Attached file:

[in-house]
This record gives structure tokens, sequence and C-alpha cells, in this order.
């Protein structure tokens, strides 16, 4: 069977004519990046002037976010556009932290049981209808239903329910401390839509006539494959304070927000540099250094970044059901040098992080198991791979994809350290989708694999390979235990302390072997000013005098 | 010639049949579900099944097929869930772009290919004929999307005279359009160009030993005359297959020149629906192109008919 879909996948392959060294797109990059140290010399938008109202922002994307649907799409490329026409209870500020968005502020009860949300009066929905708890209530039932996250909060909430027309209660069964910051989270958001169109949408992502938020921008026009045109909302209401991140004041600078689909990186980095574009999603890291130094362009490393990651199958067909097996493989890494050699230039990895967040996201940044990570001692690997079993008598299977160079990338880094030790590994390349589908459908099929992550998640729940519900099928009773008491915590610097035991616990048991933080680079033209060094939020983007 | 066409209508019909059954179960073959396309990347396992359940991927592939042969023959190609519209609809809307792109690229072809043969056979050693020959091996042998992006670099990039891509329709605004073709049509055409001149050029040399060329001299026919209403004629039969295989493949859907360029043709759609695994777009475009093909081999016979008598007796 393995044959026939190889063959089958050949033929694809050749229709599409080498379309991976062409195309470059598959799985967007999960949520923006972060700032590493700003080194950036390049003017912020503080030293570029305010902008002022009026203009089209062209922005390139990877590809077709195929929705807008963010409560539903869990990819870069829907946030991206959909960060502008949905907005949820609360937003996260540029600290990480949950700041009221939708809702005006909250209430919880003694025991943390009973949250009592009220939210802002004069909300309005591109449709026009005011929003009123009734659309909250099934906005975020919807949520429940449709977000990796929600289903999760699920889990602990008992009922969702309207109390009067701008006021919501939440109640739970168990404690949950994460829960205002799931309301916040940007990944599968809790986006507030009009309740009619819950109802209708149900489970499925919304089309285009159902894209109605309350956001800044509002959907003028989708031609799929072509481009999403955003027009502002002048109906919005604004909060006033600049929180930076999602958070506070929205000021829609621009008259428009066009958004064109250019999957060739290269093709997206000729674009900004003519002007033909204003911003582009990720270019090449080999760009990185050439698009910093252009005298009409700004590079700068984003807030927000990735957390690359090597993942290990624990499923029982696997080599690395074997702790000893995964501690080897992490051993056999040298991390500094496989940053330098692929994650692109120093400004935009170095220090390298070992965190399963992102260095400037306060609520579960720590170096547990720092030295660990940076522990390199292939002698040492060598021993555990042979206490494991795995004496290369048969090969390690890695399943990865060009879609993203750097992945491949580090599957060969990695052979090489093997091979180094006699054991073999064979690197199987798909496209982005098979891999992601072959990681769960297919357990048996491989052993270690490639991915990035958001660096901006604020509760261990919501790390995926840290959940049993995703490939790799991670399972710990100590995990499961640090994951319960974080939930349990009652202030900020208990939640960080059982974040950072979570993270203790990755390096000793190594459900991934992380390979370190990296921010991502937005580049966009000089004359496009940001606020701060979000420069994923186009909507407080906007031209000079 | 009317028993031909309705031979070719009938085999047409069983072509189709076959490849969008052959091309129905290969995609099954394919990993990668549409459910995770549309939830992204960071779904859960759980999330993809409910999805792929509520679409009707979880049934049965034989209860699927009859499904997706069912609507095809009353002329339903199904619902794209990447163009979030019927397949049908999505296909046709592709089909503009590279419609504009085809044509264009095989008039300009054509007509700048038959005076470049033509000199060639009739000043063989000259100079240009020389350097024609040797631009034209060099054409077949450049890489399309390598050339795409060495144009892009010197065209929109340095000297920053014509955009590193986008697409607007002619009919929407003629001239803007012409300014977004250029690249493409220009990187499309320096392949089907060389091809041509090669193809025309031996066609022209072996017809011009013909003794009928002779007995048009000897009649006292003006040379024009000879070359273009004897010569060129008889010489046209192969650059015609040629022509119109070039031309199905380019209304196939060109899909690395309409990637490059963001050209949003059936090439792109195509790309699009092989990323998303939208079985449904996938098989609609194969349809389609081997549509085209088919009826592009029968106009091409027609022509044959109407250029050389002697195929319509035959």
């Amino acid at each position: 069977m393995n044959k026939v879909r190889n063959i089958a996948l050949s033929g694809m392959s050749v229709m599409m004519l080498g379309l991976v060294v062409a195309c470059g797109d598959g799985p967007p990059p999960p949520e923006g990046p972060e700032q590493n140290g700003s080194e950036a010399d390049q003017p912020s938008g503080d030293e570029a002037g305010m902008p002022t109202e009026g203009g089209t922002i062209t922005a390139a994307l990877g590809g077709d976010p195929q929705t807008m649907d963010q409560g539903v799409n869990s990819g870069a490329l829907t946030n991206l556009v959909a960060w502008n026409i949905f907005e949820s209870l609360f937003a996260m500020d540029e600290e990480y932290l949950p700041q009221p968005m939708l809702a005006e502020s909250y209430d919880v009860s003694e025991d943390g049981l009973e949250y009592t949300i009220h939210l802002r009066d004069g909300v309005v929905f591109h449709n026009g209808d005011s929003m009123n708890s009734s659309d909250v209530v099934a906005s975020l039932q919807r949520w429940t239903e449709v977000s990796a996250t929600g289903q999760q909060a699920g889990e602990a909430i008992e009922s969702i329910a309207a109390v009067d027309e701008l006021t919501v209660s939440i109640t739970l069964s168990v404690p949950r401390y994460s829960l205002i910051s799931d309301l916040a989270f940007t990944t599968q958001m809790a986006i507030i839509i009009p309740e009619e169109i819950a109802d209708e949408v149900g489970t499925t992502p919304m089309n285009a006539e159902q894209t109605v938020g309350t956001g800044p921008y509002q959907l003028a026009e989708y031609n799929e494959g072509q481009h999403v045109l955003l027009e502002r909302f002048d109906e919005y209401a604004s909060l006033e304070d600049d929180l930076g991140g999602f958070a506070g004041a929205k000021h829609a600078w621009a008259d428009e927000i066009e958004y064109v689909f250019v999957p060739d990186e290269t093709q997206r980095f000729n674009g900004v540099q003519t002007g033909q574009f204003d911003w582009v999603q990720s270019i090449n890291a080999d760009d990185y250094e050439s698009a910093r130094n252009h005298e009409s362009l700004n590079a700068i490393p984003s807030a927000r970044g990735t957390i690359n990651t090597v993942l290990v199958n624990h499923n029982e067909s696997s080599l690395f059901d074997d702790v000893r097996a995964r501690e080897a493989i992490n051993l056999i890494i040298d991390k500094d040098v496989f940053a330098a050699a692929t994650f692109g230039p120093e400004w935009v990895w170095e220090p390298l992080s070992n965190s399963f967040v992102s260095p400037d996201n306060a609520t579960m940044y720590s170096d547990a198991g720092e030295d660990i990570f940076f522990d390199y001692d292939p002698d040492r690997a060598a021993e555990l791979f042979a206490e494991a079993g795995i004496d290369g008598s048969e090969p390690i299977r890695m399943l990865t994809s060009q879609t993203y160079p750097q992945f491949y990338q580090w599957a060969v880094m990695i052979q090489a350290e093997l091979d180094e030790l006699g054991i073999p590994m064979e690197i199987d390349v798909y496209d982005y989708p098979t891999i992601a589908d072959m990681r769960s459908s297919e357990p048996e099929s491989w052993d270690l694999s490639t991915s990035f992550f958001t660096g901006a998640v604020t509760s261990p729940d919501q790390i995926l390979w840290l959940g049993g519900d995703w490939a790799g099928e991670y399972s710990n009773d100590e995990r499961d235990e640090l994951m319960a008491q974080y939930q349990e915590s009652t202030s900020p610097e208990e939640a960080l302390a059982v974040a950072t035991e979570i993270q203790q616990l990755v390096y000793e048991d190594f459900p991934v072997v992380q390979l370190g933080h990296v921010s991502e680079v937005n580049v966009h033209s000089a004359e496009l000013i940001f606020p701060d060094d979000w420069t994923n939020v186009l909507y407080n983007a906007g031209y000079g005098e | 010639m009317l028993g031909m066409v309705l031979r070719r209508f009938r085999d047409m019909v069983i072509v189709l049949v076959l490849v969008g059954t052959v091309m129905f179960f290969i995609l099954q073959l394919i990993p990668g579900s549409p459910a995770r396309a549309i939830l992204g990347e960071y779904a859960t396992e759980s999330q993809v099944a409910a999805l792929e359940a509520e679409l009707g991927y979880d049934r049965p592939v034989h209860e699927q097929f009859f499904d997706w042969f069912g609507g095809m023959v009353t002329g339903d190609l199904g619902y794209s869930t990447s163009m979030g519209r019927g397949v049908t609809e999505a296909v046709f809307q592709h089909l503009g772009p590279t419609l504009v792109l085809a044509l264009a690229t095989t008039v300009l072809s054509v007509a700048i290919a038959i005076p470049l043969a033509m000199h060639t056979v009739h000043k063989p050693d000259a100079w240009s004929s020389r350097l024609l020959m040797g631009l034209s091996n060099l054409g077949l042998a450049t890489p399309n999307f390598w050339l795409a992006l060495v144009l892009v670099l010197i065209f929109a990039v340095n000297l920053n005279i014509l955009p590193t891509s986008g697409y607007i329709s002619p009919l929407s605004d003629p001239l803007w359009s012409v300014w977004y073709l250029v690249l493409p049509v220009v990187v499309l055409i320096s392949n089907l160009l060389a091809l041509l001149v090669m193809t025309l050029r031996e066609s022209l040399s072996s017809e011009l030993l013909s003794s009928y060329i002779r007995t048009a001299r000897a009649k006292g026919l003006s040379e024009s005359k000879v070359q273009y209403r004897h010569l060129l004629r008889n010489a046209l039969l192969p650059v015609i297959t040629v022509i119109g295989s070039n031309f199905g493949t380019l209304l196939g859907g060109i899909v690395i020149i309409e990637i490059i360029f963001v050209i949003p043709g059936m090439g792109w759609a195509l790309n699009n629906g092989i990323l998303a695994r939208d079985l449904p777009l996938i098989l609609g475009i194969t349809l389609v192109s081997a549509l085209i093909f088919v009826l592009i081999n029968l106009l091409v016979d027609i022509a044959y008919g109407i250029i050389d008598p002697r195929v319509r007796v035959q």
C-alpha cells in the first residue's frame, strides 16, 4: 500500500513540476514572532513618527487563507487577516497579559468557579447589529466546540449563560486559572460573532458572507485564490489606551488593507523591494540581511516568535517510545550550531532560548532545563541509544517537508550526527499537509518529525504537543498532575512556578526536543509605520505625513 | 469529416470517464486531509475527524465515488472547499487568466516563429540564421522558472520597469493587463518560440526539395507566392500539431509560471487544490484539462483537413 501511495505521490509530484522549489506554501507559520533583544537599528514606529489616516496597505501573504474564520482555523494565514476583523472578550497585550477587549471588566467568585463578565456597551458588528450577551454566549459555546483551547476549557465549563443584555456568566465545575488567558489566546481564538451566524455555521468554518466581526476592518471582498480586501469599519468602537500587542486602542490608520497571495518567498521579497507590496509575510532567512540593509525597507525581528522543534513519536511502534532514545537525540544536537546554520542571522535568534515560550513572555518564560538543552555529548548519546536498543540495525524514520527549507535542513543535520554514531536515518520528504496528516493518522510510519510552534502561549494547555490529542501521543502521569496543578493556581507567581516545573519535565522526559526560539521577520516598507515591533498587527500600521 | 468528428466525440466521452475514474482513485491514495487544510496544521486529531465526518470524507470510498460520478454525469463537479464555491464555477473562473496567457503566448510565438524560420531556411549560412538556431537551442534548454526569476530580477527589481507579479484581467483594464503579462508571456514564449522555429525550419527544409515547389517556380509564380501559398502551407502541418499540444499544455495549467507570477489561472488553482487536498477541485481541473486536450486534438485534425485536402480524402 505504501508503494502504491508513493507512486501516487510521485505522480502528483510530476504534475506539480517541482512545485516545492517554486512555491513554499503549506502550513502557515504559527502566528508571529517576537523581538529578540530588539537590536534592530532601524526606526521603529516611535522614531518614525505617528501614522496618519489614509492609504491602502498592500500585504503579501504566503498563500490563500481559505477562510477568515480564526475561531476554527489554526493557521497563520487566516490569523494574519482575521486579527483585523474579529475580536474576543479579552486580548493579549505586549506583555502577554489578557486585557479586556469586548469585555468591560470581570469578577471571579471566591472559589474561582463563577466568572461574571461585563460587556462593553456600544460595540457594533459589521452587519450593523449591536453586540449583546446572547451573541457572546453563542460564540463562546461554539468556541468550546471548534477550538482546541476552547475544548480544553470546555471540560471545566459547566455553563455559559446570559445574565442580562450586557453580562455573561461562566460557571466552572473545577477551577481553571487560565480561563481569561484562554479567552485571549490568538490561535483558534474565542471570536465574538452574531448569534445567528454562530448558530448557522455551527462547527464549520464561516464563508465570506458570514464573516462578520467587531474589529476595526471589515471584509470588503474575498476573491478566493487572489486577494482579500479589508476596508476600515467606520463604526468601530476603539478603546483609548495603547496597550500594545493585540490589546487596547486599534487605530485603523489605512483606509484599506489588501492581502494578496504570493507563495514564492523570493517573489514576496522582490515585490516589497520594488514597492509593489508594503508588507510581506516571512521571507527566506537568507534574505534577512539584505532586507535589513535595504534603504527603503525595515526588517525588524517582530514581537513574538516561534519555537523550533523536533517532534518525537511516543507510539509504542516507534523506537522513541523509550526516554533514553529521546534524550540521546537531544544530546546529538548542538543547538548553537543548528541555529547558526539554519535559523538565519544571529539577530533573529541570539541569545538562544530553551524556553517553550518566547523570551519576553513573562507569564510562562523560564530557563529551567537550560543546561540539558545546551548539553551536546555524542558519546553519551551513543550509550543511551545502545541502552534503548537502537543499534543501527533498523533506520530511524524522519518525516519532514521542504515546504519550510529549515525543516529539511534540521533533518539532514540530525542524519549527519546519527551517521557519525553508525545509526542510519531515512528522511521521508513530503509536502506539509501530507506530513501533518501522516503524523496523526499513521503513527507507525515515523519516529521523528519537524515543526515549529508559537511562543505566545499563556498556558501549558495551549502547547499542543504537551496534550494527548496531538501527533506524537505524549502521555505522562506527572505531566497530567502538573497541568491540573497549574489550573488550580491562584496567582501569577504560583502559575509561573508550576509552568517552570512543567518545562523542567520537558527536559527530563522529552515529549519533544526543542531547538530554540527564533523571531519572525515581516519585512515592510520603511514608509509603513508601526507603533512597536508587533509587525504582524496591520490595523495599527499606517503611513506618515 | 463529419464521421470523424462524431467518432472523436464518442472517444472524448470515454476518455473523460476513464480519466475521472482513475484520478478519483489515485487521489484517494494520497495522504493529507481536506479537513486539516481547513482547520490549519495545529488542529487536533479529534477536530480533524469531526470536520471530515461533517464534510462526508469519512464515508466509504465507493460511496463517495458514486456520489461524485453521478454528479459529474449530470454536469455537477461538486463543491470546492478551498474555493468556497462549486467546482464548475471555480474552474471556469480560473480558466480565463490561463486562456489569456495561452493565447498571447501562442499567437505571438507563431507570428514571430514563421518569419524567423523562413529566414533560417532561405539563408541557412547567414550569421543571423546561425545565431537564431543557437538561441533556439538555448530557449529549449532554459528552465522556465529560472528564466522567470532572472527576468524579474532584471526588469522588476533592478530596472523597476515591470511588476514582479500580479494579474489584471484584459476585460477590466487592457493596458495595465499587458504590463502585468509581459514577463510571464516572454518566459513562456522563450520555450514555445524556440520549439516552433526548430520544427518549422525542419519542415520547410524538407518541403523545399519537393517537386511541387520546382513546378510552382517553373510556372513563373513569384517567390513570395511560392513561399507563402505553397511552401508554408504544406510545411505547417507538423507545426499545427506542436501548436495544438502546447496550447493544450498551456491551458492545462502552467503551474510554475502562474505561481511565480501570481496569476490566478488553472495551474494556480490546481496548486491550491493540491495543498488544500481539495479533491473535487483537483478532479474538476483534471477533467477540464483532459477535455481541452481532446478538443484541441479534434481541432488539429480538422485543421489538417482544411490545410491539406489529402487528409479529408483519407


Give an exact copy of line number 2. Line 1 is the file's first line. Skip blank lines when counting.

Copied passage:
This record gives structure tokens, sequence and C-alpha cells, in this order.